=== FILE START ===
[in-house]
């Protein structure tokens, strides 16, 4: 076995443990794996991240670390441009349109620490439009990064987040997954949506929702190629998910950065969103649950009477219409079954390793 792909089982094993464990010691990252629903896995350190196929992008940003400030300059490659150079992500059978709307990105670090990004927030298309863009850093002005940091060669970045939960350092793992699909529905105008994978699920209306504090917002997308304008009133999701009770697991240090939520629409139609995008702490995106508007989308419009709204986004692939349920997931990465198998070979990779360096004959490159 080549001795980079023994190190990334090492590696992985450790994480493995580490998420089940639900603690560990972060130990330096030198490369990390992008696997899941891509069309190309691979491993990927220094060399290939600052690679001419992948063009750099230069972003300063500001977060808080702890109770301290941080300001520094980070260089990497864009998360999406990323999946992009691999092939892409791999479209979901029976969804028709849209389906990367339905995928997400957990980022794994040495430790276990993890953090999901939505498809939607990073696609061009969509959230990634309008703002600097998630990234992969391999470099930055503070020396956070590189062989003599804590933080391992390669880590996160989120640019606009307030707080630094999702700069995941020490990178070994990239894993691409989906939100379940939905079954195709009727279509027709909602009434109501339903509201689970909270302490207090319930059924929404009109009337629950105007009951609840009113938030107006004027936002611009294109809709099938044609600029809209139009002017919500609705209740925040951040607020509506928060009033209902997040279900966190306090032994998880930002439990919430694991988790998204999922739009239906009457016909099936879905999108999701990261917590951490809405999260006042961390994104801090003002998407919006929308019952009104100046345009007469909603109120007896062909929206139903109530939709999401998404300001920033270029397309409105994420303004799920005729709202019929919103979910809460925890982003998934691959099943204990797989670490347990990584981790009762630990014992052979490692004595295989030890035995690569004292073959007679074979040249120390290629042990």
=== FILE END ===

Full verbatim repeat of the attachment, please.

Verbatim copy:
[in-house]
């Protein structure tokens, strides 16, 4: 076995443990794996991240670390441009349109620490439009990064987040997954949506929702190629998910950065969103649950009477219409079954390793 792909089982094993464990010691990252629903896995350190196929992008940003400030300059490659150079992500059978709307990105670090990004927030298309863009850093002005940091060669970045939960350092793992699909529905105008994978699920209306504090917002997308304008009133999701009770697991240090939520629409139609995008702490995106508007989308419009709204986004692939349920997931990465198998070979990779360096004959490159 080549001795980079023994190190990334090492590696992985450790994480493995580490998420089940639900603690560990972060130990330096030198490369990390992008696997899941891509069309190309691979491993990927220094060399290939600052690679001419992948063009750099230069972003300063500001977060808080702890109770301290941080300001520094980070260089990497864009998360999406990323999946992009691999092939892409791999479209979901029976969804028709849209389906990367339905995928997400957990980022794994040495430790276990993890953090999901939505498809939607990073696609061009969509959230990634309008703002600097998630990234992969391999470099930055503070020396956070590189062989003599804590933080391992390669880590996160989120640019606009307030707080630094999702700069995941020490990178070994990239894993691409989906939100379940939905079954195709009727279509027709909602009434109501339903509201689970909270302490207090319930059924929404009109009337629950105007009951609840009113938030107006004027936002611009294109809709099938044609600029809209139009002017919500609705209740925040951040607020509506928060009033209902997040279900966190306090032994998880930002439990919430694991988790998204999922739009239906009457016909099936879905999108999701990261917590951490809405999260006042961390994104801090003002998407919006929308019952009104100046345009007469909603109120007896062909929206139903109530939709999401998404300001920033270029397309409105994420303004799920005729709202019929919103979910809460925890982003998934691959099943204990797989670490347990990584981790009762630990014992052979490692004595295989030890035995690569004292073959007679074979040249120390290629042990």